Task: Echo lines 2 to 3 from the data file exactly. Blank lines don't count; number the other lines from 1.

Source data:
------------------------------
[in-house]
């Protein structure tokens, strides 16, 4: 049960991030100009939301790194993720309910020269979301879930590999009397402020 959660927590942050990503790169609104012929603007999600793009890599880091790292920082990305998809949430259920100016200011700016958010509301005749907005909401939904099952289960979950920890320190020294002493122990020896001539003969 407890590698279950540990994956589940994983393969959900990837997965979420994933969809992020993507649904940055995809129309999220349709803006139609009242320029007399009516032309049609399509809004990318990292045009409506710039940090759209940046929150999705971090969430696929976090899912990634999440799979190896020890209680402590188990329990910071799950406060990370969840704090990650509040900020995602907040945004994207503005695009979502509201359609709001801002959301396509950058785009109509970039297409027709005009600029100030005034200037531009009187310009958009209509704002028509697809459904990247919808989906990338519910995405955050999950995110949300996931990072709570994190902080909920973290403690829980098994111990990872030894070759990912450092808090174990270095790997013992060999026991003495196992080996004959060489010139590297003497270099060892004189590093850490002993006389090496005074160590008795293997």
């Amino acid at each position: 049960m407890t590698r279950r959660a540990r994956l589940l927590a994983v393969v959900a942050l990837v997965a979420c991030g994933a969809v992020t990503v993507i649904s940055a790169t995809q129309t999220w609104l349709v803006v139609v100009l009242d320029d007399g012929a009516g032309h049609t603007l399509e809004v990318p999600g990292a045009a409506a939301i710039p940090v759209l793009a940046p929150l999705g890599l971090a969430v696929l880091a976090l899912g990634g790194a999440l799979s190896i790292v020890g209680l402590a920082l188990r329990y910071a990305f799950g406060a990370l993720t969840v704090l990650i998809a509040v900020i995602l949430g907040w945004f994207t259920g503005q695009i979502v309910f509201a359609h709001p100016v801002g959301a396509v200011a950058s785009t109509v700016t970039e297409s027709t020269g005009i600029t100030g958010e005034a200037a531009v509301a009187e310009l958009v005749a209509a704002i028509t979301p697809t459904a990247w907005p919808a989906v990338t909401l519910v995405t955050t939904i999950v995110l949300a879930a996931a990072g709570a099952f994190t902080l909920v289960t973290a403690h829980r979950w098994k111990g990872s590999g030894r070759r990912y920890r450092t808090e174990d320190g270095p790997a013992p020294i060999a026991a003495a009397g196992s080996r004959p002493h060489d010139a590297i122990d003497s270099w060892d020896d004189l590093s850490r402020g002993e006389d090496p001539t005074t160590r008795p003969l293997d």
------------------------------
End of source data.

């Protein structure tokens, strides 16, 4: 049960991030100009939301790194993720309910020269979301879930590999009397402020 959660927590942050990503790169609104012929603007999600793009890599880091790292920082990305998809949430259920100016200011700016958010509301005749907005909401939904099952289960979950920890320190020294002493122990020896001539003969 407890590698279950540990994956589940994983393969959900990837997965979420994933969809992020993507649904940055995809129309999220349709803006139609009242320029007399009516032309049609399509809004990318990292045009409506710039940090759209940046929150999705971090969430696929976090899912990634999440799979190896020890209680402590188990329990910071799950406060990370969840704090990650509040900020995602907040945004994207503005695009979502509201359609709001801002959301396509950058785009109509970039297409027709005009600029100030005034200037531009009187310009958009209509704002028509697809459904990247919808989906990338519910995405955050999950995110949300996931990072709570994190902080909920973290403690829980098994111990990872030894070759990912450092808090174990270095790997013992060999026991003495196992080996004959060489010139590297003497270099060892004189590093850490002993006389090496005074160590008795293997």
């Amino acid at each position: 049960m407890t590698r279950r959660a540990r994956l589940l927590a994983v393969v959900a942050l990837v997965a979420c991030g994933a969809v992020t990503v993507i649904s940055a790169t995809q129309t999220w609104l349709v803006v139609v100009l009242d320029d007399g012929a009516g032309h049609t603007l399509e809004v990318p999600g990292a045009a409506a939301i710039p940090v759209l793009a940046p929150l999705g890599l971090a969430v696929l880091a976090l899912g990634g790194a999440l799979s190896i790292v020890g209680l402590a920082l188990r329990y910071a990305f799950g406060a990370l993720t969840v704090l990650i998809a509040v900020i995602l949430g907040w945004f994207t259920g503005q695009i979502v309910f509201a359609h709001p100016v801002g959301a396509v200011a950058s785009t109509v700016t970039e297409s027709t020269g005009i600029t100030g958010e005034a200037a531009v509301a009187e310009l958009v005749a209509a704002i028509t979301p697809t459904a990247w907005p919808a989906v990338t909401l519910v995405t955050t939904i999950v995110l949300a879930a996931a990072g709570a099952f994190t902080l909920v289960t973290a403690h829980r979950w098994k111990g990872s590999g030894r070759r990912y920890r450092t808090e174990d320190g270095p790997a013992p020294i060999a026991a003495a009397g196992s080996r004959p002493h060489d010139a590297i122990d003497s270099w060892d020896d004189l590093s850490r402020g002993e006389d090496p001539t005074t160590r008795p003969l293997d």